The blessing and the curse of being that-guy-who-returned-from-SXSW is you shake and rapid-fire speak (with gusto) to everyone (quickly annoyed by your gusto) about the experience; the reassuring sounds of familiar acts, the search for buzzed-about-bands, the stumbled-upon and brilliant unknown musicians, and can you believe how cheap the booze is in Austin? Yeah, I am about to be that guy.
My companion for the trip from Minneapolis to Austin has questionable taste. Her music selection in the 15 hour car ride veered to the kind of overly-produced, top-40 Country that unabashedly and unironically explains why dogs are better than women, why trucks are better than cars, and why the U.S. is better than the rest of the world. I was wary of Poliça because Poliça was the band my companion was most excited to see.
So of course Poliça was my favorite find at SXSW. During the show, front-woman Channy Leaneagh grooved and rocked about broken relationships with a slightly auto-tuned voice over two drummers and the most happy, un-stereotypical bass player I have ever seen. A laptop played some background keyboards, horns and electronic bloops to create a soft, deconstructed ambience.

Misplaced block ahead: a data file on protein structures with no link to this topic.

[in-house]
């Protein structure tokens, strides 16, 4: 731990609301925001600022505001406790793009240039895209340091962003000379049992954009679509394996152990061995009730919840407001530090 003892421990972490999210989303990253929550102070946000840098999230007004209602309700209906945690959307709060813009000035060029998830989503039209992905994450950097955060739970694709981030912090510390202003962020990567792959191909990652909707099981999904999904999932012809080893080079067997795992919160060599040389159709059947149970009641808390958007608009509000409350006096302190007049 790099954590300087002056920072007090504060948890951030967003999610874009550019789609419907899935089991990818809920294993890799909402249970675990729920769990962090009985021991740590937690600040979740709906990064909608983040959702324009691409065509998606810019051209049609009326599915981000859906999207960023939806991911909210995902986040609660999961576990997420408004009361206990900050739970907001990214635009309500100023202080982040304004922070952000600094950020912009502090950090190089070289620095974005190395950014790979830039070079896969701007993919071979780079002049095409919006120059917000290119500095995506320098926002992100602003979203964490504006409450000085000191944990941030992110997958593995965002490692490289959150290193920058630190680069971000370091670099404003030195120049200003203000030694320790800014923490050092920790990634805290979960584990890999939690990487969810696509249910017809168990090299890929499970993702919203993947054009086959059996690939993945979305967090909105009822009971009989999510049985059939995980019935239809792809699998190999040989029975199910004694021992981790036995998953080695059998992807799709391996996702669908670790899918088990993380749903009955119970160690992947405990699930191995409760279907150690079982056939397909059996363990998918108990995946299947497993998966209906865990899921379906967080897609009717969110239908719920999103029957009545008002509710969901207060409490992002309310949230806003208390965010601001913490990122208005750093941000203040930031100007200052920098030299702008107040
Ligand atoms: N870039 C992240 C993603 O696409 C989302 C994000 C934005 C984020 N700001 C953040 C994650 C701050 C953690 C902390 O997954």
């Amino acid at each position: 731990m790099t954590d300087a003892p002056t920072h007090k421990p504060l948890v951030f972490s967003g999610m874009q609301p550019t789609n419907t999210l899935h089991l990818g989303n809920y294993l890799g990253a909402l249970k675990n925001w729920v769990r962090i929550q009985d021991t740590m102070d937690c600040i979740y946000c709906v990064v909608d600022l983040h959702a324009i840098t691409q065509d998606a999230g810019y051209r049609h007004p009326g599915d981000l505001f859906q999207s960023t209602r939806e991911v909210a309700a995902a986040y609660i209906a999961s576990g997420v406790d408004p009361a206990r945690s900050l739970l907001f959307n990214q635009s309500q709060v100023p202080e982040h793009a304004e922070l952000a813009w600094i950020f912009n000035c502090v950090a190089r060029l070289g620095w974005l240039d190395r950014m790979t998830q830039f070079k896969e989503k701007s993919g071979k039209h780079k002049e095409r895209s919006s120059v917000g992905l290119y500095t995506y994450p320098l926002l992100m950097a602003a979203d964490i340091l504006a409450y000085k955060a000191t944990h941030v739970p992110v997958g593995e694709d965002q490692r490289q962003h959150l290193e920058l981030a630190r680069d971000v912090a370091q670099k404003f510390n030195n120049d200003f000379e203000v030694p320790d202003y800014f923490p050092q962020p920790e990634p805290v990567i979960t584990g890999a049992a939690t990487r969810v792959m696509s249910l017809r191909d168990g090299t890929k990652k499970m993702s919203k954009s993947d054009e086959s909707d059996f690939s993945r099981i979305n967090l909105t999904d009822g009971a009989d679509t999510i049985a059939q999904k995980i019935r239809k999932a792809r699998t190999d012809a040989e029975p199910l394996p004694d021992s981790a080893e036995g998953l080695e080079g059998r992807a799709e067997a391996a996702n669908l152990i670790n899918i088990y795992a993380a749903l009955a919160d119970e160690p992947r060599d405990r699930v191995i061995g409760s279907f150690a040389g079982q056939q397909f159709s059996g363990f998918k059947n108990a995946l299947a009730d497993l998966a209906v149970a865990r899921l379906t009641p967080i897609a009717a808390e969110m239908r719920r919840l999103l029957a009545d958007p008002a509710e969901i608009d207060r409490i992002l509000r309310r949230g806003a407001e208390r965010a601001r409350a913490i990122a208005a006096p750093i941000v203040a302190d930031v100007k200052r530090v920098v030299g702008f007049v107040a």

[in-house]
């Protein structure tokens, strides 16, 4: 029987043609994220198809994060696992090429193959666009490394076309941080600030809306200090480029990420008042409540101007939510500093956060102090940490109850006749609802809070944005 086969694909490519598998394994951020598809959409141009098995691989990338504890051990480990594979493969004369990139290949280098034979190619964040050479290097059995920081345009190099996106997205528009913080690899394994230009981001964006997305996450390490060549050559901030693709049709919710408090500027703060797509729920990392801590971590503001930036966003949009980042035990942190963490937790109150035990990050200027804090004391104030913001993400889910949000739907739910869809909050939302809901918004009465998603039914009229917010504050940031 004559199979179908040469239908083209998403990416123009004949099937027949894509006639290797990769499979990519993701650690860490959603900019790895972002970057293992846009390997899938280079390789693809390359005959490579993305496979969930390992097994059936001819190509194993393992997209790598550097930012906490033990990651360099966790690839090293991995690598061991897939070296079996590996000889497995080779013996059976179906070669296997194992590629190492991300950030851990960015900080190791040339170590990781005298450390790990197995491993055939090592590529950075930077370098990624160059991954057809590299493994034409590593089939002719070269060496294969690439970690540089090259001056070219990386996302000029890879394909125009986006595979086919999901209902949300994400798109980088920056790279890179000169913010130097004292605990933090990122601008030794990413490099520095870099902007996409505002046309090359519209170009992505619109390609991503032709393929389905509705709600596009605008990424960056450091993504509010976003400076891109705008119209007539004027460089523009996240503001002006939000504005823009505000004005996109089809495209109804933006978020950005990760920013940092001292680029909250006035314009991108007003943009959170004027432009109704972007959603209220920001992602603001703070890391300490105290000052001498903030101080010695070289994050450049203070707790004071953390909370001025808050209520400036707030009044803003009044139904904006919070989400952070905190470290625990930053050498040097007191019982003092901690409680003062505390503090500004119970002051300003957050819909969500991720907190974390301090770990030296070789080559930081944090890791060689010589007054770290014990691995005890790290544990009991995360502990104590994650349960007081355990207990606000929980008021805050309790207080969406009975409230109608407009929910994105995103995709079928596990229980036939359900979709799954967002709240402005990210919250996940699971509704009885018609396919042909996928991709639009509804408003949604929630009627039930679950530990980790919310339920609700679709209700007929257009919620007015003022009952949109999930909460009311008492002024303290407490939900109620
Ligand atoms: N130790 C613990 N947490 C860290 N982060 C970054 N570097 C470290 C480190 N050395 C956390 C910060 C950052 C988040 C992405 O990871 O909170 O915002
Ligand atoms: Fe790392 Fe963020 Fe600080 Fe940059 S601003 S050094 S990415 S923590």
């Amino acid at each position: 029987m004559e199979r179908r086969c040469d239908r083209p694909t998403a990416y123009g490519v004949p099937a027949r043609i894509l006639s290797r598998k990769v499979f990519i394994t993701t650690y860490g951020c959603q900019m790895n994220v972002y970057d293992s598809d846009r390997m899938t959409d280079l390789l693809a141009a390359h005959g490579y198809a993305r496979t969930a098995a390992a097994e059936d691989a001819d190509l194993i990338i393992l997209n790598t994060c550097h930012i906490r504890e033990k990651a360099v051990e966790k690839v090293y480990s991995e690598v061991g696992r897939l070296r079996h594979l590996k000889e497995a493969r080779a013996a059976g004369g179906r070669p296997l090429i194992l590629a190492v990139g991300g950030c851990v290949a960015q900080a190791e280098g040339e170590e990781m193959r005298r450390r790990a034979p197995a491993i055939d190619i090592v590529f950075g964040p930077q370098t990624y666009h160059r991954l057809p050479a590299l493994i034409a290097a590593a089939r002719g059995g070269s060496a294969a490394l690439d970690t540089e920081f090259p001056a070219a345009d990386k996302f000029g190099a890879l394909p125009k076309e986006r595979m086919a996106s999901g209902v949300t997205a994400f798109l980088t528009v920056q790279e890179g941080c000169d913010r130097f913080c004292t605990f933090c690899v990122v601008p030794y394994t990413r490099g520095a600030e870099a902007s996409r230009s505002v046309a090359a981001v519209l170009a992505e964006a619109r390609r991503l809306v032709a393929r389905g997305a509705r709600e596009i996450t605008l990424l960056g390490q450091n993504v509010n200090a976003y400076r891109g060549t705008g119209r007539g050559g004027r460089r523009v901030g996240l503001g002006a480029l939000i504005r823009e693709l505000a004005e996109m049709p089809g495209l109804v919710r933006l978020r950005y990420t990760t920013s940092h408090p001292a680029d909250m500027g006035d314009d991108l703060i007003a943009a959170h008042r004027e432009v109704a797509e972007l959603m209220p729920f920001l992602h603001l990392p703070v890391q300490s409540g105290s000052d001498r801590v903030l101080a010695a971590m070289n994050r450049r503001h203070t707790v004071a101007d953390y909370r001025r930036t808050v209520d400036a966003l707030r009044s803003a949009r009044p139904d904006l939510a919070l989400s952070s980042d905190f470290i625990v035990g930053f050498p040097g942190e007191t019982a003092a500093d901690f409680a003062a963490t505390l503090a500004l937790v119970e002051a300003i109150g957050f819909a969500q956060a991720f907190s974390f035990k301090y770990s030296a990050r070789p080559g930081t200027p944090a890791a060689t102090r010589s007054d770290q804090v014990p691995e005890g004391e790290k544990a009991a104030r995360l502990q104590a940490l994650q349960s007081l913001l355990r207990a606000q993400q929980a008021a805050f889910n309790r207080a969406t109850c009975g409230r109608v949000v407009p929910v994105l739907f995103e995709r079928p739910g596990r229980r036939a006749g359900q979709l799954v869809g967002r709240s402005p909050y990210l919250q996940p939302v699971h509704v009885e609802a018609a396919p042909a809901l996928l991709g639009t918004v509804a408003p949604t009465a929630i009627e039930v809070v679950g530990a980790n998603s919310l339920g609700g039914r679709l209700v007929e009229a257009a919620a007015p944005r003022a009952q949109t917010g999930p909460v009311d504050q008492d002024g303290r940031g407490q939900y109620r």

I immediately purchased their album Give You the Ghost and I’ve rocked-out to it since. The ambience is quiet and off-kilter like it was live, with keyboards, drums and bass loud in down-tempo danceability. The music is unsettling. Chord progressions do not resolve the way your brain intuitively expects. Leaneagh’s voice is so pretty, but often filtered and echoed into being uncanny. It’s moody and desperate. The sounds on “The Maker” perfectly embody a lot the album’s spirit, but “Wandering Star” is a stand-out track, getting significant airplay on Minnesota’s 89.3 the Current.
Together, the album’s songs create a solid statement. You listen and live through the tension of the dark music for that growing sense of catharsis and resolution. The album’s finale, “Leading to Death” is the perfect closer, peaking far more loudly than anything before and violently tearing itself apart over the most fragile sparkles of keyboard melodies. And that pause near the end? You know that kid in Jennifer Egan’s A Visit to the Goon Squad who searches for perfect pauses in pop songs? This should be one of them.
It’s worth a serious listen.